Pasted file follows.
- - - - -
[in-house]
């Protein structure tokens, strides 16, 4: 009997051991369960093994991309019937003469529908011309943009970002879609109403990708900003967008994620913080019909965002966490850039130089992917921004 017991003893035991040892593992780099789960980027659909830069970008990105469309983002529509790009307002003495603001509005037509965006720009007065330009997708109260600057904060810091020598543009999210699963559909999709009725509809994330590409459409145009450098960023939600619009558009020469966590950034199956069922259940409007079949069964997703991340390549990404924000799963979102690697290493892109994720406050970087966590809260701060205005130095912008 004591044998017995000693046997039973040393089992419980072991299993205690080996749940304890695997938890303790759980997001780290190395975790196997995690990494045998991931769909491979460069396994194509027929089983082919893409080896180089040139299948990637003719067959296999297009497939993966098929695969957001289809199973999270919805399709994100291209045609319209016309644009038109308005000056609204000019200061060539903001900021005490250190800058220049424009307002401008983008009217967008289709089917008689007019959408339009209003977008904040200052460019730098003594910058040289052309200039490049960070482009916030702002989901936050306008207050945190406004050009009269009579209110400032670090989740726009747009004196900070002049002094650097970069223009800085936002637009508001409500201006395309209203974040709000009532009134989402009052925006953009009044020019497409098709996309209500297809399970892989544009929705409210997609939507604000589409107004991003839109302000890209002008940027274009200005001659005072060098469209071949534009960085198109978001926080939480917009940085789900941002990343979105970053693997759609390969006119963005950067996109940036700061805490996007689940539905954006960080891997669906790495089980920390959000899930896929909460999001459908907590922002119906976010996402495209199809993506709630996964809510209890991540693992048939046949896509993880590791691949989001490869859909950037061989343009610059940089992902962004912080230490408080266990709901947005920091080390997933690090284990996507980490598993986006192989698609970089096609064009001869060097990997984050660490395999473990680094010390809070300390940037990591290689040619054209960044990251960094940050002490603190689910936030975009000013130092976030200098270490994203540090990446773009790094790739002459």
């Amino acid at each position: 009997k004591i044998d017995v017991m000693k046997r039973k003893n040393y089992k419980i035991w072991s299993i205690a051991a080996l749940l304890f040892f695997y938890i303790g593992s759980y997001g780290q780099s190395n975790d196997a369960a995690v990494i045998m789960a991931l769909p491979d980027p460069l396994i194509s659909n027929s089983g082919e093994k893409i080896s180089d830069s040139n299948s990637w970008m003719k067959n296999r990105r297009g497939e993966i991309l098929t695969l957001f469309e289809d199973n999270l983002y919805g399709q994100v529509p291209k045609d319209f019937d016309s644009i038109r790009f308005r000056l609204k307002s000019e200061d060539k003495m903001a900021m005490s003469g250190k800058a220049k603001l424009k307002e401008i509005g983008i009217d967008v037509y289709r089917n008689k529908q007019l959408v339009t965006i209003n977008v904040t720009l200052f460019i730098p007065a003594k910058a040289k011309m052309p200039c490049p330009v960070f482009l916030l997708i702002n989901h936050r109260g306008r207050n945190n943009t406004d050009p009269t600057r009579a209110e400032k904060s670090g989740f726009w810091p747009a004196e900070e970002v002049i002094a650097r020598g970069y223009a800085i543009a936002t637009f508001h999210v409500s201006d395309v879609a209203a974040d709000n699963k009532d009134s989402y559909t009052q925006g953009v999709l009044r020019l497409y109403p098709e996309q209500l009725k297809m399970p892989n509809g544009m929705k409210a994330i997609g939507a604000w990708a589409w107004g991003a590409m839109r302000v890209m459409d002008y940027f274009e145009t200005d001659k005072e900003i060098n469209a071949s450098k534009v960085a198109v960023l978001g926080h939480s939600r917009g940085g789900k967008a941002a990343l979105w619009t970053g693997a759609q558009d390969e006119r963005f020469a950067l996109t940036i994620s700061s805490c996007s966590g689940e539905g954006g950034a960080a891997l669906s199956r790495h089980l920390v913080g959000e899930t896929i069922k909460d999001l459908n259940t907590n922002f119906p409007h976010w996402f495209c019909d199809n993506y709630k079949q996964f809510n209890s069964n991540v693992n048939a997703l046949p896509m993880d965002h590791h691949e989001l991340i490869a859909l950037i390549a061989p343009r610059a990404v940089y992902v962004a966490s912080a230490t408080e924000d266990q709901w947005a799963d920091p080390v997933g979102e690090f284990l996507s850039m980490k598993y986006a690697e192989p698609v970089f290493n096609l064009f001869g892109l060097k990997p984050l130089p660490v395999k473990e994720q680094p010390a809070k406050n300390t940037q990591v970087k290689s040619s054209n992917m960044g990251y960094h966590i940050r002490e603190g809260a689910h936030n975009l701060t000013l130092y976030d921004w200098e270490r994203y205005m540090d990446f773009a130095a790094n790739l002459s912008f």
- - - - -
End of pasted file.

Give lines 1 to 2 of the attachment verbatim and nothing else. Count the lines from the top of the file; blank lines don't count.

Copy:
[in-house]
């Protein structure tokens, strides 16, 4: 009997051991369960093994991309019937003469529908011309943009970002879609109403990708900003967008994620913080019909965002966490850039130089992917921004 017991003893035991040892593992780099789960980027659909830069970008990105469309983002529509790009307002003495603001509005037509965006720009007065330009997708109260600057904060810091020598543009999210699963559909999709009725509809994330590409459409145009450098960023939600619009558009020469966590950034199956069922259940409007079949069964997703991340390549990404924000799963979102690697290493892109994720406050970087966590809260701060205005130095912008 004591044998017995000693046997039973040393089992419980072991299993205690080996749940304890695997938890303790759980997001780290190395975790196997995690990494045998991931769909491979460069396994194509027929089983082919893409080896180089040139299948990637003719067959296999297009497939993966098929695969957001289809199973999270919805399709994100291209045609319209016309644009038109308005000056609204000019200061060539903001900021005490250190800058220049424009307002401008983008009217967008289709089917008689007019959408339009209003977008904040200052460019730098003594910058040289052309200039490049960070482009916030702002989901936050306008207050945190406004050009009269009579209110400032670090989740726009747009004196900070002049002094650097970069223009800085936002637009508001409500201006395309209203974040709000009532009134989402009052925006953009009044020019497409098709996309209500297809399970892989544009929705409210997609939507604000589409107004991003839109302000890209002008940027274009200005001659005072060098469209071949534009960085198109978001926080939480917009940085789900941002990343979105970053693997759609390969006119963005950067996109940036700061805490996007689940539905954006960080891997669906790495089980920390959000899930896929909460999001459908907590922002119906976010996402495209199809993506709630996964809510209890991540693992048939046949896509993880590791691949989001490869859909950037061989343009610059940089992902962004912080230490408080266990709901947005920091080390997933690090284990996507980490598993986006192989698609970089096609064009001869060097990997984050660490395999473990680094010390809070300390940037990591290689040619054209960044990251960094940050002490603190689910936030975009000013130092976030200098270490994203540090990446773009790094790739002459």